“Not all farmers have phones and many of those who have, can only use them for calling not reading SMSs. There’s also no internet usage in villages,” says Paul Nyende, AgriNet’s managing director. However, VEDCO has addressed ICT-illiteracy by putting price boards in strategic areas in villages and trading centres.

AgriNet has also devised a cost-effective way of collecting prices from markets to avoid guessing which gives inaccuracies. Instead of hiring permanent staff, the company depends on trustworthy market vendors who feed them with daily prices through cost-free SMSs. “Vendors are not paid because we also provide them with price information from other markets which would otherwise cost them money to get,” Nyende explains.

Dr. Kibwika argues that smallholder farmers can only benefit from the value chains if they are organised into associations that can offer them the benefits of collective bargaining.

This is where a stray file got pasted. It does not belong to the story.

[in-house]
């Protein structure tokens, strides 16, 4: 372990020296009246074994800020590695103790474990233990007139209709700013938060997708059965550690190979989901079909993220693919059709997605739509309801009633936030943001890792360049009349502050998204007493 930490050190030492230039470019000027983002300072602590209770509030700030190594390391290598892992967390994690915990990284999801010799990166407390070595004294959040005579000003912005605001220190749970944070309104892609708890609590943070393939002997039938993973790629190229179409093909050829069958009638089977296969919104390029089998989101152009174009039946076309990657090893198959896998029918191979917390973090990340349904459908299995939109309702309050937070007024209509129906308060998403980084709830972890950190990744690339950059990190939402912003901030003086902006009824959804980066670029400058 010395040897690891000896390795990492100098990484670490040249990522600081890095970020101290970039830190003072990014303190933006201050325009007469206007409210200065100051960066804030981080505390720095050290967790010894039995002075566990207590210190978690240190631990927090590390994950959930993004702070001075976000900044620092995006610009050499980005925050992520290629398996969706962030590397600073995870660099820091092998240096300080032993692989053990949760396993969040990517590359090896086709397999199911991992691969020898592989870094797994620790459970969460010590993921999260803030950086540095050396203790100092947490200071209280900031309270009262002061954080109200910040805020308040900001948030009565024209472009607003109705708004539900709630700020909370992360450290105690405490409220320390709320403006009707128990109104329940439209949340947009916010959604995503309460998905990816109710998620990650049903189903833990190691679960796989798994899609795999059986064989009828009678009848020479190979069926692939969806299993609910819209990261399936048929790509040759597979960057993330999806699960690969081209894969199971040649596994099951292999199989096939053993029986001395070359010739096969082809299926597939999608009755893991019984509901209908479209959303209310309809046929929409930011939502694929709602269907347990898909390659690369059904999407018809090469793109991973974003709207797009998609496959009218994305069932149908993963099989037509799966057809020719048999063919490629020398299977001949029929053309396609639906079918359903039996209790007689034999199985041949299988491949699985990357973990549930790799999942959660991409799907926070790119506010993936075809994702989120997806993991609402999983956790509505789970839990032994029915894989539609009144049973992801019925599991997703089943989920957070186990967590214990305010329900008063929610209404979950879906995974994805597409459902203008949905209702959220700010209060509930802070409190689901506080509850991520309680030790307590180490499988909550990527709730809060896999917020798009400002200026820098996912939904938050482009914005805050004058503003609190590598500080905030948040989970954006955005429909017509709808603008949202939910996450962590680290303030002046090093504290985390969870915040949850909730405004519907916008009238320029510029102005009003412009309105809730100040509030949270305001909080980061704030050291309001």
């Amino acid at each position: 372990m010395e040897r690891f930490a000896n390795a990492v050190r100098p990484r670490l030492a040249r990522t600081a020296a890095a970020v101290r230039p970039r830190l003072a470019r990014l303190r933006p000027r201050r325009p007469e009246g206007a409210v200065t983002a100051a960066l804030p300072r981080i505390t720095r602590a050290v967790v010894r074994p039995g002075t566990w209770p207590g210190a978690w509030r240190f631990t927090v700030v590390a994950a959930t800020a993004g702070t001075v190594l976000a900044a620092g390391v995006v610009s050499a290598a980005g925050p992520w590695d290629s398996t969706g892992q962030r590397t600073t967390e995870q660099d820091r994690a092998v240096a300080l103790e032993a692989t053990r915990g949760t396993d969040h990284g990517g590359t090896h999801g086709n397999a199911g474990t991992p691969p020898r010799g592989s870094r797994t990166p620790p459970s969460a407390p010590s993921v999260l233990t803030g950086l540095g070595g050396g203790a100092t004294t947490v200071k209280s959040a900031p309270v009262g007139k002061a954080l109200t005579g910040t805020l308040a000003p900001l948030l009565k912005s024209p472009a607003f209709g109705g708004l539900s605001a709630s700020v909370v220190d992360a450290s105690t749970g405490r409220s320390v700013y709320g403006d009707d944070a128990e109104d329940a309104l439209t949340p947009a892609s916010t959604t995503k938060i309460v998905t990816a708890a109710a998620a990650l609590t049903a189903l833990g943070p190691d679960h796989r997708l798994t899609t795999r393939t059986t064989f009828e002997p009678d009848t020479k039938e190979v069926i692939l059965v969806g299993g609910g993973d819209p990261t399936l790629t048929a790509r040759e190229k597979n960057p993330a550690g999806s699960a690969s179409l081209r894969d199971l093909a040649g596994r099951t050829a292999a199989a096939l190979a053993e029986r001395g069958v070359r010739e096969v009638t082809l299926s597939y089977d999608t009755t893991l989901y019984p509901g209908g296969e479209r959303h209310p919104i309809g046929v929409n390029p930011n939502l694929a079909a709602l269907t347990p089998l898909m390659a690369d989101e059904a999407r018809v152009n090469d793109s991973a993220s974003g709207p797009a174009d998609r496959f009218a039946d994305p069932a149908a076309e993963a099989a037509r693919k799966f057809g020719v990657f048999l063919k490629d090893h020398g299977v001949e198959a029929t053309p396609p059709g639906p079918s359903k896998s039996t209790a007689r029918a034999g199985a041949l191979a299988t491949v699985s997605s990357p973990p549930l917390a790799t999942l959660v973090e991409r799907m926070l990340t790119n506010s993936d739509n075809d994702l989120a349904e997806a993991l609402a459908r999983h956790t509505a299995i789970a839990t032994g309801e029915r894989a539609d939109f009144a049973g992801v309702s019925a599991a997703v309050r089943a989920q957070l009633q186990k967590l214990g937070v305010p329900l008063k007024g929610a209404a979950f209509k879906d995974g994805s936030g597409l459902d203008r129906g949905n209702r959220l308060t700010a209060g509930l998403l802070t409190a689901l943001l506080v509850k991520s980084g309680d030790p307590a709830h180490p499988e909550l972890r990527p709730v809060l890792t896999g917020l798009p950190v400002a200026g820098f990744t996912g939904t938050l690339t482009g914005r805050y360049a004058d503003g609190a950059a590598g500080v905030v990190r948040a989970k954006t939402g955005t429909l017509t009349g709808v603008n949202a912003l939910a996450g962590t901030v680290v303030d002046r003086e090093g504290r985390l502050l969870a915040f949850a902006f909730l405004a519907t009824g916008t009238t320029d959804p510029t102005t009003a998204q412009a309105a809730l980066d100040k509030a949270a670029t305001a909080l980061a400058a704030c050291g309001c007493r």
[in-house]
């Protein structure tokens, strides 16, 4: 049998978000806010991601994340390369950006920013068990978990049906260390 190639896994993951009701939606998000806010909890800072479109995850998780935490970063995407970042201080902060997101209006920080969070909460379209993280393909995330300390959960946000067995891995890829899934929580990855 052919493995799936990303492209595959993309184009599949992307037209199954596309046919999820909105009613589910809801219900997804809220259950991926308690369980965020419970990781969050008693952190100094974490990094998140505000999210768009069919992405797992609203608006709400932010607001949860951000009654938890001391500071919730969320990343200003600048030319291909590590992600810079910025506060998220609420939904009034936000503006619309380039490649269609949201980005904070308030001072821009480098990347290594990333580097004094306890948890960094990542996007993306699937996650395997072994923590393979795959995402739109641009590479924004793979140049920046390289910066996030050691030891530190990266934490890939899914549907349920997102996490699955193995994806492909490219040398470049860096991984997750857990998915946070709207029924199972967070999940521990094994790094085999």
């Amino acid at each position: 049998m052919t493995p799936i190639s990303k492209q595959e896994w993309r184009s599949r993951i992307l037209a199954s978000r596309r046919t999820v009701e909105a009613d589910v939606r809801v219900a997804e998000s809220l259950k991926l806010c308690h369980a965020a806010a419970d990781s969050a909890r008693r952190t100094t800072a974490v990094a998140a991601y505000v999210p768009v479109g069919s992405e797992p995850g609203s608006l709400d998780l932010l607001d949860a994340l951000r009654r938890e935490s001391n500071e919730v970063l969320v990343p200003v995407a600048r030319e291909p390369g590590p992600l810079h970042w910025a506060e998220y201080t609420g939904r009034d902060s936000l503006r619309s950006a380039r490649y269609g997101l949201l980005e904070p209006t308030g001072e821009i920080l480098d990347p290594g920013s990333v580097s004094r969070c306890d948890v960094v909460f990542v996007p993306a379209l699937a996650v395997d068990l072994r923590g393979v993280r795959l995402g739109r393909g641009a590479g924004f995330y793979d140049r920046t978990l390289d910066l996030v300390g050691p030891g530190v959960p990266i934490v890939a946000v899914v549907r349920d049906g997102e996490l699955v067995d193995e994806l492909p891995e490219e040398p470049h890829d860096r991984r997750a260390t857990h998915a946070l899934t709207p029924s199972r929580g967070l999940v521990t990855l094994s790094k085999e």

Most importantly, however, Kibwika says Uganda should make use of the warehouse receipt system. The system enables farmers to store their grain in a common warehouse whose receipts are acceptable by banks as collateral for loans.

In countries like Kenya where it is operational, the system is credited for improving price-risk management by providing more secure basis for forward transactions.

“Every actor in the agricultural sector needs a profit, but the margin should be comparable to have a win-win situation. If the trader is to make a profit, it should not be at the expense of the farmer as this will not favour sustainable economic development,” said Kibwika.

Source: New Vision